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Some Sort of Jhana Experience, or Just Imagination?

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Hi All,

I'm a newbie to Jhana practice but have been practicing zazen for 8 years or so. I've been sitting for about an hour per day for the last 5 years, and less before that.

I'm following Leigh Brasington's core instructions for entering Jhana (because I'm stupid and they're simple!) This is what happened in this morning's 40 min sit:

1. I reached a stable focus on the breath very quickly (attention was light and stable, thoughts where 'wispy' and unobtrusive etc), so I decided to turn my attention to a pleasant feeling. I placed my attention in the warm, heavy, tingly weight of my hands (I sit cross legged on a zafu with the standard hand mudra).

2. The nice feeling spread up my arms and throughout my body. It was just nice, not overwhelming or wildly ecstatic like some accounts I've read.

3. After a time of this I decided to try and focus on the emotional joy/happiness accompanying the physical sensations as per LB's instructions whereupon...

4. Suddenly, and quite surprisingly, I was pulled into a different awareness more in the region of the eye/head than the body. There were 'clouds' of phosphorescent light blooming and fading in front of my eyes. I decided to follow Ajahn Brahm et al's advice and give myself over to it. This made it seem like I was traveling through the light clouds until there was a 'white out' of the shimmery light and it filled my vision. Things then became very quiet and still for the rest of the sitting in this light.

During this time I felt very focused with a few thoughts popping in and just falling away by themselves. I was always aware of some bodily sensations, particularly the nice sensation of the hands, and I could hear sounds in my environment throughout most or all of this.

Actually, the above happened after an initial experience where the light appeared but was a bit threatening and caused some fear (it appeared to be moving somewhat like the mouth of an animal). I put this down to some agitation I was experiencing this morning before the sit and quickly went back down through the stages, and then back up again, and then the above happened.

Thanks for any input.

Regards,

Harry.

RE: Some Sort of Jhana Experience, or Just Imagination?
Answer
4/21/13 2:34 PM as a reply to Harry F B.
Hello Harry,

Since no one else has chimed in on your question, I will endeavor to analyze what you have presented us with, and to give you some clues as to what it might have been that you experienced. However, it will be up to you to decide what it was that happened according to your own ability of discernment.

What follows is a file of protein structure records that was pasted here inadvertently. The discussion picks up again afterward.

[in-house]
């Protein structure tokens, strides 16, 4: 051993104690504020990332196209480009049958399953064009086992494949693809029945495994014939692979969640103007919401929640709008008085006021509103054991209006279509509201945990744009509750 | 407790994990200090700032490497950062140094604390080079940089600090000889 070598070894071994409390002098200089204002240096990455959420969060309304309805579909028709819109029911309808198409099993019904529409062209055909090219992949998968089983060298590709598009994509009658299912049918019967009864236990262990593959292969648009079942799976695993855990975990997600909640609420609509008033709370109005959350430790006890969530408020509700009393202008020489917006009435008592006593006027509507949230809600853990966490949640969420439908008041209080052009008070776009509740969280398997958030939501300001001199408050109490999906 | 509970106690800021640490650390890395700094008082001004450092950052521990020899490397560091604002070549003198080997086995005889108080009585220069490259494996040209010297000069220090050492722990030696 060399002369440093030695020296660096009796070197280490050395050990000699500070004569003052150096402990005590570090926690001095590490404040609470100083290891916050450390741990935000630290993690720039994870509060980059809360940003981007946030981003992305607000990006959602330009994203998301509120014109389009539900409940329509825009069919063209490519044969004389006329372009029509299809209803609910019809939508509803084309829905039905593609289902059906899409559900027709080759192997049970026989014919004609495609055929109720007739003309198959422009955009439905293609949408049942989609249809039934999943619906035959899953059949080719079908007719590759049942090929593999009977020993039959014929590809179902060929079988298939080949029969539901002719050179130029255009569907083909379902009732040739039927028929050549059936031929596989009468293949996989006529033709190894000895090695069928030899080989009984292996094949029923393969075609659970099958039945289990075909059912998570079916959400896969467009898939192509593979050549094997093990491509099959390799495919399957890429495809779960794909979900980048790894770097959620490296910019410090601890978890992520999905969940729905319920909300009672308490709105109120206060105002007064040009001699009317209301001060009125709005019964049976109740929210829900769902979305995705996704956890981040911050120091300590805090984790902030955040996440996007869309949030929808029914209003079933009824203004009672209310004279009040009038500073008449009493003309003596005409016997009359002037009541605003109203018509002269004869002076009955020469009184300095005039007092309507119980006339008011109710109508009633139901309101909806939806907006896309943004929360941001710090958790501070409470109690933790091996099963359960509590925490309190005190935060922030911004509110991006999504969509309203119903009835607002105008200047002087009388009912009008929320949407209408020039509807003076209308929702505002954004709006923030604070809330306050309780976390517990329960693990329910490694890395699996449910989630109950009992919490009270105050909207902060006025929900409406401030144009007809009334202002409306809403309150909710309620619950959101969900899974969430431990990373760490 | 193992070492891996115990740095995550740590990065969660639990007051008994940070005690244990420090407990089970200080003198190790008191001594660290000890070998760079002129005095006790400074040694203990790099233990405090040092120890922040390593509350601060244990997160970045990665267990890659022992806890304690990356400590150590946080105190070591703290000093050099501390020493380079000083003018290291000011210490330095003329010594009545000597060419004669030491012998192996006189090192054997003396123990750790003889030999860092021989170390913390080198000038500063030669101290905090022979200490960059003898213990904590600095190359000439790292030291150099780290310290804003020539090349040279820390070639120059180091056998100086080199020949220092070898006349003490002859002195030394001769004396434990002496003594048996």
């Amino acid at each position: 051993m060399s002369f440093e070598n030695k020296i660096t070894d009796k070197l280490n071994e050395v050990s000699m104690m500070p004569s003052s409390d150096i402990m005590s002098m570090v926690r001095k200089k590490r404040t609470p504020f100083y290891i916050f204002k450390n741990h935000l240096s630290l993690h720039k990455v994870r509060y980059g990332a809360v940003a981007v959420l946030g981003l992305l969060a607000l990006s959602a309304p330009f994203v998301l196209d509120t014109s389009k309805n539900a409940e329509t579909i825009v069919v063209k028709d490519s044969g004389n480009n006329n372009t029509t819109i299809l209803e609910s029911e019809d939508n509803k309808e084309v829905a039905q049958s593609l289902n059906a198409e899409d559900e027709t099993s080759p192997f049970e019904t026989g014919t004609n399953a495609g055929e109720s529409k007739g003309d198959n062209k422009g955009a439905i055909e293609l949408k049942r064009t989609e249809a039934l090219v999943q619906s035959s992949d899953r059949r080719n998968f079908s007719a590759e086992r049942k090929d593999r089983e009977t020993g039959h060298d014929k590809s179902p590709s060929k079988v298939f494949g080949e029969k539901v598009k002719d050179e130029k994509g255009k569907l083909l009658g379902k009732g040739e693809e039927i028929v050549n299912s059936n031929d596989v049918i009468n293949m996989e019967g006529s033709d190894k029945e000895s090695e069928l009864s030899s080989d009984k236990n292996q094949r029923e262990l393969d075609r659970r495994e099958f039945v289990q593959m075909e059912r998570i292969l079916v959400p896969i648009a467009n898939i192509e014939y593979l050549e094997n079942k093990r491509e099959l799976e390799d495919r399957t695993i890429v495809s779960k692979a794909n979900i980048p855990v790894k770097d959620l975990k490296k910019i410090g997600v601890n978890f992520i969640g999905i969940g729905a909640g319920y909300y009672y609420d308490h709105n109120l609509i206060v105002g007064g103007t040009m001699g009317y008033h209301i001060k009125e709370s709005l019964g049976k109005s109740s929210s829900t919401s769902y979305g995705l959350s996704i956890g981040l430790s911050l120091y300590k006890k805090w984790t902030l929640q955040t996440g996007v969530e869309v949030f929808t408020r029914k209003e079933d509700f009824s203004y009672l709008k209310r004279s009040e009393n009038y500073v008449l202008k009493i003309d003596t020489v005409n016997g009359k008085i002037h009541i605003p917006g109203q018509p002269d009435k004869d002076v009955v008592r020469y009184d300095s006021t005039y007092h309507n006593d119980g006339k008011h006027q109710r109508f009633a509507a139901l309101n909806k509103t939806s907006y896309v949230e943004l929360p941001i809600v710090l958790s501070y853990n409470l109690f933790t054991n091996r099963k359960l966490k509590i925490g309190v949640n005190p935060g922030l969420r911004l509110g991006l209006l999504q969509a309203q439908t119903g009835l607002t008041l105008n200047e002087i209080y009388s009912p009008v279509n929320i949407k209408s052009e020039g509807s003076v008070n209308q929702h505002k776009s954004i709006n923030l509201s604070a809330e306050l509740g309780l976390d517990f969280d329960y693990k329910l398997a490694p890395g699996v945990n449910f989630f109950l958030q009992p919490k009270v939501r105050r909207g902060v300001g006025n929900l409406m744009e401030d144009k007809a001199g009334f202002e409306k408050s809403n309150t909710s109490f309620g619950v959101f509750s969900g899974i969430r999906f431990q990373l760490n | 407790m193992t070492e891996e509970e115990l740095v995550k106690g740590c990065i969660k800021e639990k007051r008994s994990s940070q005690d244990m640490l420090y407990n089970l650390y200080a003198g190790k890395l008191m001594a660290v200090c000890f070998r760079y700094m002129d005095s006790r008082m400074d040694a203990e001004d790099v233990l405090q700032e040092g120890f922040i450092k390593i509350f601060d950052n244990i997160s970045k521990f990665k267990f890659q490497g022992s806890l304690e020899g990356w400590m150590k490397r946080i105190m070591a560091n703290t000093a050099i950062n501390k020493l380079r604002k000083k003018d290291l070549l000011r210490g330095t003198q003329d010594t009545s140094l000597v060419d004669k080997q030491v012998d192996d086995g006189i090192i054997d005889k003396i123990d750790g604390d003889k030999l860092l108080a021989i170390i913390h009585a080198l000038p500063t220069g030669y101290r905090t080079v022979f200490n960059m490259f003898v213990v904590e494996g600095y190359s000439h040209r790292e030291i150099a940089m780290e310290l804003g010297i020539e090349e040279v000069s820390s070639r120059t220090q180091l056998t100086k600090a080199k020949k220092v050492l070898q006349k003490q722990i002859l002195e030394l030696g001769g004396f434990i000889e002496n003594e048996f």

Harry F B:

I'm following Leigh Brasington's core instructions for entering Jhana (because I'm stupid and they're simple!)

That's good and interesting, as it was Leigh's instruction (albeit less detailed then than it is now) that I followed over 12 years ago when I first began practicing to reach dhyana. Intuitively, Leigh's instruction seemed to match up with a passage I had read in MN 36 of the Buddha's first experience with dhyana as a child while sitting under a rose apple tree watching his father at a ceremonial ploughing during a traditional festival. I say intuitively because the description matched up with experiences I had had as a child, which helped me to relate to the description in the discourse (as well as to Leigh's descriptions).

The lesson here being: if you can stick with (and follow) your intuition, it can oftentimes take you to where you want to go. None of this stuff is rocket science (as some teachers of "jhana" might have it); it is all dependent on being able to follow your direct experience, being relaxed, secluded, and mindfully attentive to what is occurring in the moment. Once you gain an idea of what to look for (of what the experience "feels like"), it can help you to more easily attain to those states again and again in the future.

Harry F B:
This is what happened in this morning's 40 min sit:

1. I reached a stable focus on the breath very quickly (attention was light and stable, thoughts where 'wispy' and unobtrusive etc), so I decided to turn my attention to a pleasant feeling. I placed my attention in the warm, heavy, tingly weight of my hands (I sit cross legged on a zafu with the standard hand mudra).

2. The nice feeling spread up my arms and throughout my body. It was just nice, not overwhelming or wildly ecstatic like some accounts I've read.

So far so good. This is a classic description (using this kind of instruction) for entering into dhyana meditation.

Harry F B:

3. After a time of this I decided to try and focus on the emotional joy/happiness accompanying the physical sensations as per LB's instructions whereupon...

4. Suddenly, and quite surprisingly, I was pulled into a different awareness more in the region of the eye/head than the body. There were 'clouds' of phosphorescent light blooming and fading in front of my eyes. I decided to follow Ajahn Brahm et al's advice and give myself over to it. This made it seem like I was traveling through the light clouds until there was a 'white out' of the shimmery light and it filled my vision. Things then became very quiet and still for the rest of the sitting in this light.

A question: Were you predisposed to seeing "clouds of phosphorescent light blooming and fading in front of" your eyes? By "predisposed," I mean, was there some instruction you read which mentioned this visual phenomenon, or did occur out of nowhere? It doesn't really matter what your answer is; what matters is what you did with the experience and where you took it. In other words, what ideas you associated it with and where you went (what followed experientially) afterward.